Antonio Sanna examines Victorian ghost stories, amongst others Henry James’s ‘Sir Edmund Orme’, Arthur Conan Doyle’s ‘The Captain of the “Pole Star”’, and ‘The Ebony Frame’ by Edith Nesbit. Pointing out how criticism has focused on the figure of the ghost as a metaphor for forgotten, hidden or suppressed memory, and that the motif of ghost-seeing can often be read as a ‘traumatic revival of memory’ (86), Sanna argues that this is in a way a reductionist view: in many Victorian ghost stories the ghost does not trigger memories of traumatic events that have been hidden but enables the remembrance of a happy and joyful past.

The next four essays share a thematic focus in that they specifically examine female perspectives and voices on memory, or the role of women in Victorian culture. Małgorzata Milczarek’s essay discusses Vita Sackville West’s novel All Passion Spent,first published in 1931. The novel’s central character, Lady Slane, is 88 years old and links the England of the 1930s with Victorian England. Against this background, the novel not only engages with questions of how the individual perception of reality and memory is influenced by the passage of time, but also how the memory of the Victorian era informs the society of the 1930s and ‘women’s gradual escape from social constraints at the end of the nineteenth century’ (107). John Morton’s essay – examining Virginia Woolf’s engagement with the biographies of Tennyson and other Victorian poets – is another essay that primarily discusses questions of memory of the Victorians, rather than memory in the Victorian period.

With Anne Anderson’s essay the focus returns to the Victorians themselves. Anderson examines reflection and recollection as motifs in Pre-Raphaelite and Aestheticist painting, specifically James Abbott McNeill Whistler’s Symphony in White No.2: The Little White Girl. Anderson points out how Whistler avoids the trope of depicting two separate women as binary opposites which informs Victorian culture; instead he ‘portrays the stereotypically divided nature of womanhood within a single identity; a ghostly, split subjectivity in which past memories are housed’ (133). Georgina O’Brien Hill discusses Florence Marryat’s short story ‘The Box with the Iron Clamps’ and places it within the context of the author’s and Victorian society’s interest in spiritualism. Using the conceptual connection between memory, mourning and melancholia formulated by Freud as a starting point, O’Brien Hill explores aspects of gender in Victorian mourning rituals and sexual mores, showing how Marryat’s short story draws attention ‘to the sexual injustices that women experienced, employing popular sensational and gothic modes in order to do so’ (148).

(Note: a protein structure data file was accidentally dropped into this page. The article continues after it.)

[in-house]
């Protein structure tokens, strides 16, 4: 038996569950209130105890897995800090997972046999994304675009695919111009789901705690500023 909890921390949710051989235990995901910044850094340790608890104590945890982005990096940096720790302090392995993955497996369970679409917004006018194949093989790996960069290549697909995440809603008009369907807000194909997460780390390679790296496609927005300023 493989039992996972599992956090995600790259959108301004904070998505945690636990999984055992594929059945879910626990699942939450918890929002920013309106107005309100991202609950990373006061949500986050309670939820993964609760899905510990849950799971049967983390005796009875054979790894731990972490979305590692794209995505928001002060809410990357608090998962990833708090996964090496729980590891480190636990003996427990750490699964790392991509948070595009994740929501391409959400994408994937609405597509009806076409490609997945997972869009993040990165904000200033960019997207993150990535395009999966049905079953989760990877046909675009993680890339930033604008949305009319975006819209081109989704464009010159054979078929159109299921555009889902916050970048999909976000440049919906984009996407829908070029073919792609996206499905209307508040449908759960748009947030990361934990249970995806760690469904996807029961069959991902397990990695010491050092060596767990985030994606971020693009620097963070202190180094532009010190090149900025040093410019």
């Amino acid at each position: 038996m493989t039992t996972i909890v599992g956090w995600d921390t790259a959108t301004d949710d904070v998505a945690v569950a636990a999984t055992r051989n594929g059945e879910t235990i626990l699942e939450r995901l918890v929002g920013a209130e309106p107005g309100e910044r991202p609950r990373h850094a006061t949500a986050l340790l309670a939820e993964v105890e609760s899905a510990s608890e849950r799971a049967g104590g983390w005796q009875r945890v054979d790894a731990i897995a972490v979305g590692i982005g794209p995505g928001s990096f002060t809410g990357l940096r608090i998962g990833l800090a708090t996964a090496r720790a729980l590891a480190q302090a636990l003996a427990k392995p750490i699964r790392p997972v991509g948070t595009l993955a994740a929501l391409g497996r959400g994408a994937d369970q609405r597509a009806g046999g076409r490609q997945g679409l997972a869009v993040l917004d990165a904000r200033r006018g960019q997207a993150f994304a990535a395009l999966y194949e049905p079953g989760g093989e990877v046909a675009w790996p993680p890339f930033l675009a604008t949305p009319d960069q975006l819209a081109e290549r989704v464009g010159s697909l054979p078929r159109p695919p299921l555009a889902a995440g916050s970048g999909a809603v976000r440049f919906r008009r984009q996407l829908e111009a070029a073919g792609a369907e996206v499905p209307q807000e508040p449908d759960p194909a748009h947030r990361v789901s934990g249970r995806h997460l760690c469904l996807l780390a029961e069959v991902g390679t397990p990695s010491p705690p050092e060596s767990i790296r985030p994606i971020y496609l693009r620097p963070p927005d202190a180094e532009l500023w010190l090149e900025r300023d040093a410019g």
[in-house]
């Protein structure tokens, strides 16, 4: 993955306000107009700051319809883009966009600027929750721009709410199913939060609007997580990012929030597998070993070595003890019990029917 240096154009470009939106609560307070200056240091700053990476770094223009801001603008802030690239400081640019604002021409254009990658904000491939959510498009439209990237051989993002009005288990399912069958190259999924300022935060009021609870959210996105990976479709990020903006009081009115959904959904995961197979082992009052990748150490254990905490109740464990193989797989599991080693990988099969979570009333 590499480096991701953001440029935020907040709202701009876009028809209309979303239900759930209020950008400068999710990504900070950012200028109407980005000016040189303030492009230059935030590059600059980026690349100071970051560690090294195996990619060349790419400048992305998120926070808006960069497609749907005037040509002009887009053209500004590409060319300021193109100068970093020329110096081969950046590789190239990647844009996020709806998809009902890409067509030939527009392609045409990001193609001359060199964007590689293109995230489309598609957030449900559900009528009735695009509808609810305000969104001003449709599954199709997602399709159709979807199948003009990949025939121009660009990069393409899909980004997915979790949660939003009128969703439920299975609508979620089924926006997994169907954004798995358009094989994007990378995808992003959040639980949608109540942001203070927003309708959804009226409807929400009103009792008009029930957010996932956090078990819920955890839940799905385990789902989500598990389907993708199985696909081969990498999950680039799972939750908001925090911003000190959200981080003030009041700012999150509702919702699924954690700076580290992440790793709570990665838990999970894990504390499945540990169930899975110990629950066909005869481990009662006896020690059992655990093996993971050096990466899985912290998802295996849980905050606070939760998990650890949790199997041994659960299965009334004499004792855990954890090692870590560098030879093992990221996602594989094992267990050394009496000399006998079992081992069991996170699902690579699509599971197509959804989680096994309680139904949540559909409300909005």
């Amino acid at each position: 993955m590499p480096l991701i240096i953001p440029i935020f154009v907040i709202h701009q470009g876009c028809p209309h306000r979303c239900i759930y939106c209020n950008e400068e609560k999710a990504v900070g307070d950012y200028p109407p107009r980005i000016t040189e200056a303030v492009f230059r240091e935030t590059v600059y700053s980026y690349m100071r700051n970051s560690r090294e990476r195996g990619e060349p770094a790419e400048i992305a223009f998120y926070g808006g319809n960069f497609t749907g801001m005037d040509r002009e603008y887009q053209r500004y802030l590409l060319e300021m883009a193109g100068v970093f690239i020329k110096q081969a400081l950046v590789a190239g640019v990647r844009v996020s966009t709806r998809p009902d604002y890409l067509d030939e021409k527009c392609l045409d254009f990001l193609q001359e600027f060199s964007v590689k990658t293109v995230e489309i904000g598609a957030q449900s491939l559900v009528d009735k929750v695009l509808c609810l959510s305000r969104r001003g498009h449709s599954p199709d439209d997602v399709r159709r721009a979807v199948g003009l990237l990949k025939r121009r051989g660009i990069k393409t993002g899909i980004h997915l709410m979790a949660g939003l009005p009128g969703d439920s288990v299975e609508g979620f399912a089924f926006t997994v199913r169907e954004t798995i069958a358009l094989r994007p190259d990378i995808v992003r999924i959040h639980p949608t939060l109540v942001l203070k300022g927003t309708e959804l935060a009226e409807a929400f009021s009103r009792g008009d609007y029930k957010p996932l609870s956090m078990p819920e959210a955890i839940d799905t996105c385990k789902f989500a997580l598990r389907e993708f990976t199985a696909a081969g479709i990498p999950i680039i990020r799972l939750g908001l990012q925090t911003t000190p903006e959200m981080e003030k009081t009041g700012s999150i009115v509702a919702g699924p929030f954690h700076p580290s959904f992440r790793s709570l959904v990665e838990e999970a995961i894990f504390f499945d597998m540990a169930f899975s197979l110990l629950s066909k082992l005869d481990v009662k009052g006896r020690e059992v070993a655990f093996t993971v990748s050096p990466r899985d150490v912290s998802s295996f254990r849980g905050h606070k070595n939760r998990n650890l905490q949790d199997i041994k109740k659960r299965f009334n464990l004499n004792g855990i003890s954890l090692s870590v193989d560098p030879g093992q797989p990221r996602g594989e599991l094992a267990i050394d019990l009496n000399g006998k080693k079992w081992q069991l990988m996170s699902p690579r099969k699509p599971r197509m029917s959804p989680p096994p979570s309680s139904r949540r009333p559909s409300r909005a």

Roger Ebbatson’s ‘Afterword’ to the collection mirrors the introduction in the sense that he once again sketches the Victorian preoccupation with memory in broad strokes, highlighting the Victorian discussion of organic memory on the one hand, and the question whether ‘female memory might be both more personally inflected and more problematic’ (153) on the other.

The conception of Acts of Memory opens the discussion of memory and the Victorians both temporally and spatially, offering new perspectives and insights on both well-known and lesser-known authors. This openness is not without its problems, however. If the individual essays demonstrate that memory in the Victorian period and beyond is not a monolithic topic but offers a wealth of research avenues, the collection as a whole creates the impression that many questions are left unanswered. In particular, the consideration of national contexts beyond Victorian England and genres and media beyond the literary text feels underdeveloped. At just over 160 pages no collection of essays would be up to that task, however. As it stands, the strength of Acts of Memory lies in the desire it evokes to re-engage with the Victorians from a new perspective.

Folkert Degenring, University of Kassel, Germany